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DATE: May 10, 2019 (Date of pronouncement)
DATE: June 8, 2019 (Date of publication)
AY: 2016-17
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S. 9(1)(vi) Royalty: Payment for 'bandwith services' is not assessable as 'royalty' if the assessee only has access to services and not to any equipment. The assessee also did not have any access to any process which helped in providing of such bandwith services. All infrastructure & process required for provision of bandwith services was always used and under the control of the service provider and was never given either to the assessee or to any other person availing the said services

The assessee pursuant to the terms of the “agreement‟ had only received standard facilities i.e bandwith services from RJIPL. In fact, as observed by the CIT(A), the assessee only had an access to services and did not have any access to any equipment deployed by RJIPL for providing the bandwith services. Apart there from, the assessee also did not have any access to any process which helped in providing of such bandwith services by RJIPL. As a matter of fact, all infrastructure and process required for provision of bandwith services was always used and under the control of RJIPL, and the same was never given either to the assessee or to any other person availing the said services

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DATE: April 12, 2019 (Date of pronouncement)
DATE: April 23, 2019 (Date of publication)
AY: 2004-05
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S. 44BB: Amount reimbursed to the assessee (service provider) by ONGC (service recipient), representing service tax paid earlier by the assessee to the Government of India, would not form part of the aggregate amount referred to in clauses (a) and (b) of sub-section(2) of Section 44BB of the Act (Mitchell Drilling International 380 ITR 130 (Del), CBDT Circular No. 4/2008 dt 28.04.2008 & Circular No. 1/2014 dt 13.01.2014 followed)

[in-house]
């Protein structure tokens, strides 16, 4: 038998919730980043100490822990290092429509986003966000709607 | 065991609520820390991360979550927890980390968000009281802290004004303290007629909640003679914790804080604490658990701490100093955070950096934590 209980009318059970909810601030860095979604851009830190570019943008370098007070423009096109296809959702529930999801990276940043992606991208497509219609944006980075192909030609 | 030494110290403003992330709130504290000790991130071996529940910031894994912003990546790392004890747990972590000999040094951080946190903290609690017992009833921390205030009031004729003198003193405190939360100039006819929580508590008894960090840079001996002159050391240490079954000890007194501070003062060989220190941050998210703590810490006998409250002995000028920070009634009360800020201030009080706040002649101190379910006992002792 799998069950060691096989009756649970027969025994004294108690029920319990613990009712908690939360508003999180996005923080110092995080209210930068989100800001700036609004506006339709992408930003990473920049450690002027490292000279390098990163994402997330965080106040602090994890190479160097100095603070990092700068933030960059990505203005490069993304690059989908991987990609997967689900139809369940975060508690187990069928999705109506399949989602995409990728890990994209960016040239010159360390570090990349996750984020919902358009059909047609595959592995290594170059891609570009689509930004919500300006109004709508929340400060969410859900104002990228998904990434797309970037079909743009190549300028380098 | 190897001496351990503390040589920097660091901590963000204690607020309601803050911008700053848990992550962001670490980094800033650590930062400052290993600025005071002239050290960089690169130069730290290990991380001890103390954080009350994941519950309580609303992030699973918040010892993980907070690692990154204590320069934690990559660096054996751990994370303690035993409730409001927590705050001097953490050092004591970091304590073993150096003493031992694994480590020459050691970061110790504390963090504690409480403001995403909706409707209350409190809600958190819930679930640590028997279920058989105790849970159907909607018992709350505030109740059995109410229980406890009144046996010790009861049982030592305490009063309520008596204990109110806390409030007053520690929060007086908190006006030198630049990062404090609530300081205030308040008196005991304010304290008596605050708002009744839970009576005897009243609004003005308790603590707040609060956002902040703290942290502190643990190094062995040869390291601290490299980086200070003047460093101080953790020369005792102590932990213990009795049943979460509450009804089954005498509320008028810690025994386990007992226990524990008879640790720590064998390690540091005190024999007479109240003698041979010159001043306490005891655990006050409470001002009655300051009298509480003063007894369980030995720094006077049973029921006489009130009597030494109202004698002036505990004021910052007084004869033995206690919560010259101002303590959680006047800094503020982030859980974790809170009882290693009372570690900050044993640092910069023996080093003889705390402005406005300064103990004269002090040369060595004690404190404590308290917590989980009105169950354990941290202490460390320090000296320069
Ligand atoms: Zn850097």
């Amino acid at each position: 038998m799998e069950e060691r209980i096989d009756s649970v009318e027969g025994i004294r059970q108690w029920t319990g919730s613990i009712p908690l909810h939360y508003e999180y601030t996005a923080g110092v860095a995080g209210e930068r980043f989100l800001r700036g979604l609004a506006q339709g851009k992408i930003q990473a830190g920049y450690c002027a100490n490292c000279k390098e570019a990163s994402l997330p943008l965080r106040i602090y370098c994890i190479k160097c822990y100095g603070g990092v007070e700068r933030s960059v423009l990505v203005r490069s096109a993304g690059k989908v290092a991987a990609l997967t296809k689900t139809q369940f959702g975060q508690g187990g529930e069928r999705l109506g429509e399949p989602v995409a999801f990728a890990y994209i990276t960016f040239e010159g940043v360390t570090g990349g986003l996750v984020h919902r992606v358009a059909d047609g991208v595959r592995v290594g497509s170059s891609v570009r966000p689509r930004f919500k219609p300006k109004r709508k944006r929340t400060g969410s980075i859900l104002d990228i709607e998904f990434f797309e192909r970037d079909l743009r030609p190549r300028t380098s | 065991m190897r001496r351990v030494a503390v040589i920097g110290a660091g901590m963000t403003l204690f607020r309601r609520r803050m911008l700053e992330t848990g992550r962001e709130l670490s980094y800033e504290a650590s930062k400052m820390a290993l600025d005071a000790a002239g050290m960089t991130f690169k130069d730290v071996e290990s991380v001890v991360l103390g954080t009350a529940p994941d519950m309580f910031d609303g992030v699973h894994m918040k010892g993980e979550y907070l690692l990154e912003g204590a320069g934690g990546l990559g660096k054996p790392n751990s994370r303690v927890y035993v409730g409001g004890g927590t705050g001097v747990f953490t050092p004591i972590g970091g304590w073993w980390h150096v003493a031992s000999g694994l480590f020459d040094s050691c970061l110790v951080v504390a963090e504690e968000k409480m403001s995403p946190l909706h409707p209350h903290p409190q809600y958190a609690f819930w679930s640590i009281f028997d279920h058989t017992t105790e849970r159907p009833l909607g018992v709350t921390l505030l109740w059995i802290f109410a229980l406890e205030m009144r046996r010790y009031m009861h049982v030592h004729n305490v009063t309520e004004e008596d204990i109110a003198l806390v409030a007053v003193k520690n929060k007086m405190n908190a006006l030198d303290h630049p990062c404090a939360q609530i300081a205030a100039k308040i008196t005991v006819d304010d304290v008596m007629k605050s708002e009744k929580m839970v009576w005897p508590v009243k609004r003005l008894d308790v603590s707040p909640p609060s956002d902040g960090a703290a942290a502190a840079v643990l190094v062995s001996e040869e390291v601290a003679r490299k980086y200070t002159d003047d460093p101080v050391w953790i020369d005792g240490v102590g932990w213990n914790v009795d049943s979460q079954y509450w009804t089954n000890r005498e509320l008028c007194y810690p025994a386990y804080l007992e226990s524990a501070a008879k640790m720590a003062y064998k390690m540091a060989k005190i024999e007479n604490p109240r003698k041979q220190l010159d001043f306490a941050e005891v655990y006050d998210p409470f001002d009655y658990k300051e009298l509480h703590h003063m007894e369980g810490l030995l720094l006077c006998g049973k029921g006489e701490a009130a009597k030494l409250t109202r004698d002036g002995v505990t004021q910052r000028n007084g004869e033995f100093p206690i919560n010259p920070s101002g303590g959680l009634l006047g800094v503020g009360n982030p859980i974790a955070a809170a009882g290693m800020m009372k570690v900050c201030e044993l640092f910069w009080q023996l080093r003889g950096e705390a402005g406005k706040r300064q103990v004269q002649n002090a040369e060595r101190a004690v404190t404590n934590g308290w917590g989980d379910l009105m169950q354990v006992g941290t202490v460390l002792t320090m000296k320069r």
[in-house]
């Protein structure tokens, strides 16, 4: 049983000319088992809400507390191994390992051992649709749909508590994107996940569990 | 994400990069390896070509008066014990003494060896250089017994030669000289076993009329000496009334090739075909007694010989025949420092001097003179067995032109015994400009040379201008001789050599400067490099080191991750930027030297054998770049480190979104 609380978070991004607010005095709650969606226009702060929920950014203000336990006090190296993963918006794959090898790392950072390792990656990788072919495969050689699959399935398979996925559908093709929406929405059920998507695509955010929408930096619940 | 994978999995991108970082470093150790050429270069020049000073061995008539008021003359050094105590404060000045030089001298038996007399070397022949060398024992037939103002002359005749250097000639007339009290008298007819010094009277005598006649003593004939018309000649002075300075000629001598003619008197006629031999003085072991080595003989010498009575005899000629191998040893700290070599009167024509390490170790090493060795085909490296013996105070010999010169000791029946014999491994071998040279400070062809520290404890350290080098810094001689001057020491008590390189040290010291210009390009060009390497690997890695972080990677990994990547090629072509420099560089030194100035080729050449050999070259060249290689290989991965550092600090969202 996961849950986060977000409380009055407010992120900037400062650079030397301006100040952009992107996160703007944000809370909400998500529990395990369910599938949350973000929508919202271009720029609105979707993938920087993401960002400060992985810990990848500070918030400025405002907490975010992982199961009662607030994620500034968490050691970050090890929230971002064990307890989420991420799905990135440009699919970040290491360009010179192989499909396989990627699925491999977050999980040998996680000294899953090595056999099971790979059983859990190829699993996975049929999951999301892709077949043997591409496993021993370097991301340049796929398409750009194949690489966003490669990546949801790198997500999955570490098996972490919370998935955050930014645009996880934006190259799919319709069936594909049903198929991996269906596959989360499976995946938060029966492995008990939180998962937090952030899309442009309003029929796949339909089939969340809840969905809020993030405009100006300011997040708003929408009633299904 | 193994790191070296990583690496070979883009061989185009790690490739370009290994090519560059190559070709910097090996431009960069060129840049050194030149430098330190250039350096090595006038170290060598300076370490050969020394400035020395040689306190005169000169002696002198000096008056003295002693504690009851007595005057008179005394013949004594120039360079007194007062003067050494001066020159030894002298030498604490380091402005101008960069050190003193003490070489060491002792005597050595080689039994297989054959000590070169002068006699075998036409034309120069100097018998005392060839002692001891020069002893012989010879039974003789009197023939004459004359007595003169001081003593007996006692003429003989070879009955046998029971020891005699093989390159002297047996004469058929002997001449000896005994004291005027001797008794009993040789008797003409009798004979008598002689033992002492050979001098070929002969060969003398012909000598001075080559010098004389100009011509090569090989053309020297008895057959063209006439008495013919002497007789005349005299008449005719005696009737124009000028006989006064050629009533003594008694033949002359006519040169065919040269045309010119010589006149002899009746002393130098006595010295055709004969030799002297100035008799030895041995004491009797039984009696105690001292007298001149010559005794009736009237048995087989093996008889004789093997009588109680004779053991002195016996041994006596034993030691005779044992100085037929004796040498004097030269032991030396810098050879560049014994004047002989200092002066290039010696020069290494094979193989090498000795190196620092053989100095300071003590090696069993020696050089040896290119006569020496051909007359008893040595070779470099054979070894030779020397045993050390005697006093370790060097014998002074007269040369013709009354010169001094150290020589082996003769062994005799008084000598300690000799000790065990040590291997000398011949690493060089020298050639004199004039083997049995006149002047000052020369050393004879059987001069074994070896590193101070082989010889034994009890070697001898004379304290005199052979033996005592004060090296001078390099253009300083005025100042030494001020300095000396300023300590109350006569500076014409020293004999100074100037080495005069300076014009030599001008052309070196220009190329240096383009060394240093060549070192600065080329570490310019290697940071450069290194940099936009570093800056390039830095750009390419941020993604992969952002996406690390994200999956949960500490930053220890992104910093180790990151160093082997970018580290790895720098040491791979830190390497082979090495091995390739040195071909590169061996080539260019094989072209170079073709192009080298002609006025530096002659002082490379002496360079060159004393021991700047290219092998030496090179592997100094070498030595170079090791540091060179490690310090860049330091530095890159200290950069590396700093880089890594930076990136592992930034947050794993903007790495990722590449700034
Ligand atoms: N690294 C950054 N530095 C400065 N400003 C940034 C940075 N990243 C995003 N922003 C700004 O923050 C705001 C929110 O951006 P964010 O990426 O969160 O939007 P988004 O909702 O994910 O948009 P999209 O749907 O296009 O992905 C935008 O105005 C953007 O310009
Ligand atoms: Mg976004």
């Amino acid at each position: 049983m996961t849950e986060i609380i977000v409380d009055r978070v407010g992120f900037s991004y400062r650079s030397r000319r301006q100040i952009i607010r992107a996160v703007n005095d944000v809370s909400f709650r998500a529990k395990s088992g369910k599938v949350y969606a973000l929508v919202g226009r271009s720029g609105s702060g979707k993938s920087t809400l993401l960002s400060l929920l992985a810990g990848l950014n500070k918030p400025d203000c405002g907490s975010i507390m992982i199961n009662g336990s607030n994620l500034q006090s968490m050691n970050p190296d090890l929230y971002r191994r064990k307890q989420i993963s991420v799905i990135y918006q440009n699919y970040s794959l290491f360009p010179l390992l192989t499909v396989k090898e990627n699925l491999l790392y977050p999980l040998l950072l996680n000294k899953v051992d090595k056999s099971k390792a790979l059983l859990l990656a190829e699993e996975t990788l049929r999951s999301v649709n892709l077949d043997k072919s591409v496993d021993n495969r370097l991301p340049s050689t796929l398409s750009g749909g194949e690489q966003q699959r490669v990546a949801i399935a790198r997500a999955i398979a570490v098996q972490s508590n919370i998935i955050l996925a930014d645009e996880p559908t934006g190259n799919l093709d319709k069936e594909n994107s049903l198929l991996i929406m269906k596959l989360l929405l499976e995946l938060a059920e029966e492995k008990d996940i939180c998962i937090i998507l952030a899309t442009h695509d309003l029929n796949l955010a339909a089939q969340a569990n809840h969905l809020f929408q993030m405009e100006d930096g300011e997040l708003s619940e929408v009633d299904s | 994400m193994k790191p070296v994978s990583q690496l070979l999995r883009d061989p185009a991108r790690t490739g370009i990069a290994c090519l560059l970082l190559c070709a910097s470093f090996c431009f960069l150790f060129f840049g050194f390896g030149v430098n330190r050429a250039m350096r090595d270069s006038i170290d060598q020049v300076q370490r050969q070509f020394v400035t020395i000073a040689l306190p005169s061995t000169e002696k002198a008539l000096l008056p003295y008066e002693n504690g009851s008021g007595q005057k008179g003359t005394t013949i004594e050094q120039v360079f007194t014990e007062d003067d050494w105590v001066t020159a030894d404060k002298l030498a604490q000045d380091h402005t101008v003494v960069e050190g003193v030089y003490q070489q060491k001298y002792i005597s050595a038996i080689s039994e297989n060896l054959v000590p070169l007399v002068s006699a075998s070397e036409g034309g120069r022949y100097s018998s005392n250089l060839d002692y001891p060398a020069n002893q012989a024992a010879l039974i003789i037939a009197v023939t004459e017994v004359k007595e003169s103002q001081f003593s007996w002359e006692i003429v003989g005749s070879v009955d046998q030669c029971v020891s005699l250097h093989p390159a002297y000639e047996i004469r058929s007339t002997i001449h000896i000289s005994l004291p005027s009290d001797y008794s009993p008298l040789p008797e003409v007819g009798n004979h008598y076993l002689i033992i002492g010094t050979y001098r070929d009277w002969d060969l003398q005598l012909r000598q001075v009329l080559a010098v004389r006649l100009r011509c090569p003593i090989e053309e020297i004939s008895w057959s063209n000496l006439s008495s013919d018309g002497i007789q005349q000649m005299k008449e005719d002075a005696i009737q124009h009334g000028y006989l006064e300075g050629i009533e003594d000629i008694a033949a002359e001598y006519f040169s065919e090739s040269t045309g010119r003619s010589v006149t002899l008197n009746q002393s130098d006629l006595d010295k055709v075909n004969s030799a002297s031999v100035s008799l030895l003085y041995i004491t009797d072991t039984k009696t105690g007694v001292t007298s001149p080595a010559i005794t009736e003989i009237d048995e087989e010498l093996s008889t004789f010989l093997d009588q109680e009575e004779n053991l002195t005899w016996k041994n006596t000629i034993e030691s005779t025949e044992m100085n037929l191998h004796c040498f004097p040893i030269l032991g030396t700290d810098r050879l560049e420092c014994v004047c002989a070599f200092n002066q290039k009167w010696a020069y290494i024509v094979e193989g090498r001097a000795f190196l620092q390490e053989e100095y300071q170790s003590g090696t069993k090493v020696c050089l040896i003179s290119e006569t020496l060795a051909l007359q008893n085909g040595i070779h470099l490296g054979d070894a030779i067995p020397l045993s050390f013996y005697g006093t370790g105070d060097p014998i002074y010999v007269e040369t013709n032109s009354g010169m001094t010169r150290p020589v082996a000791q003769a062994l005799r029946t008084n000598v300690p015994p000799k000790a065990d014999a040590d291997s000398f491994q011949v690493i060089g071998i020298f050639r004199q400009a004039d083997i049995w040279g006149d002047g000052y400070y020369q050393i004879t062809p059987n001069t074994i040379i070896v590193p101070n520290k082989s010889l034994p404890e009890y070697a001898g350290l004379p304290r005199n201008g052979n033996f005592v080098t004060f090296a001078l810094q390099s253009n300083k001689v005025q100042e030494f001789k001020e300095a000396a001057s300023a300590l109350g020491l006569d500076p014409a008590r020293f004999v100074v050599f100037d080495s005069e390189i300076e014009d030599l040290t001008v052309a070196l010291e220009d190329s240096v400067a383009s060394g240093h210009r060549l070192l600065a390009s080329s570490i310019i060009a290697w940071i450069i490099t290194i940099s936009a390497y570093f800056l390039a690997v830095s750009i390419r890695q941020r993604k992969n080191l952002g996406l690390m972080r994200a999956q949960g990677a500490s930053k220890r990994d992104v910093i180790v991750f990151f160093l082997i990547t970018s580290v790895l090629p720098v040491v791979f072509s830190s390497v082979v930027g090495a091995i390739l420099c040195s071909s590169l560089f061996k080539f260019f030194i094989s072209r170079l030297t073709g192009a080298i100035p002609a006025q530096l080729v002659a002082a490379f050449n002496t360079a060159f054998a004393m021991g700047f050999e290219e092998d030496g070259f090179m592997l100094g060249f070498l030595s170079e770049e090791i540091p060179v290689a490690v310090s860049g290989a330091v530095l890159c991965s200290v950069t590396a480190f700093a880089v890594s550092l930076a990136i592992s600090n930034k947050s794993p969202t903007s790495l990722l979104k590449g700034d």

Except to state that the said judgment needs re-consideration, no justifiable cause has been shown as to why this Court should take a view different from that of the Delhi High Court, in Mitchell Drilling International Pvt. Ltd.48, more so when the Division Bench of the Delhi High Court has taken a view similar to that of a Division Bench of this Court in M/s Schlumberger Asia Services Ltd.2. As the revenue has not been able to show just cause for this Court to take a different view, we see no reason to differ with the Division Bench judgment of the Delhi High Court that reimbursement of service tax is not an amount paid to the assessee on account of providing services and facilities in connection with the prospecting for, or extraction or production of, mineral oils in India.

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DATE: April 5, 2019 (Date of pronouncement)
DATE: April 10, 2019 (Date of publication)
AY: 2008-09, 2009-10, 2010-11
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S. 201(1) TDS: The time limit specified in s. 201(3) & (4) for passing orders does not apply to cases where payments are made to non-residents. In cases of payments made to non-residents, an order passed after one year from the end of the FY in which the proceedings were initiated is void ab initio and liable to be quashed

In our considered opinion, where the payments are made to the entities/persons other than the persons specified in sub-section (3), the limitation period of one year from the end of financial year in which the proceedings u/s. 201 were initiated, as laid down by the Special Bench of Tribunal and affirmed by the Hon’ble Jurisdictional High Court would apply. In the instant case, since, the order u/s. 201 has been passed much after the elapse of one year period from the end of financial year in which proceedings u/s. 201 were initiated, the order u/s. 201 in the impugned assessment years is void-ab-initio and hence, is liable to be quashed

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DATE: March 29, 2019 (Date of pronouncement)
DATE: April 3, 2019 (Date of publication)
AY: 2012-13
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S. 249(4): The power conferred upon the CIT(A) to condone the delay in filing of appeal is to alleviate genuine suffering of taxpayers. He has the power and corresponding duty to exercise the power when circumstances so warrant. U/s 14 of the Limitation Act, delay caused due to proceeding in a wrong forum has to be condoned. Article 2(1) of the India-UAE DTAA provides that the taxes covered shall include tax and surcharge thereon. Education cess is nothing but an additional surcharge & is also covered by the definition of taxes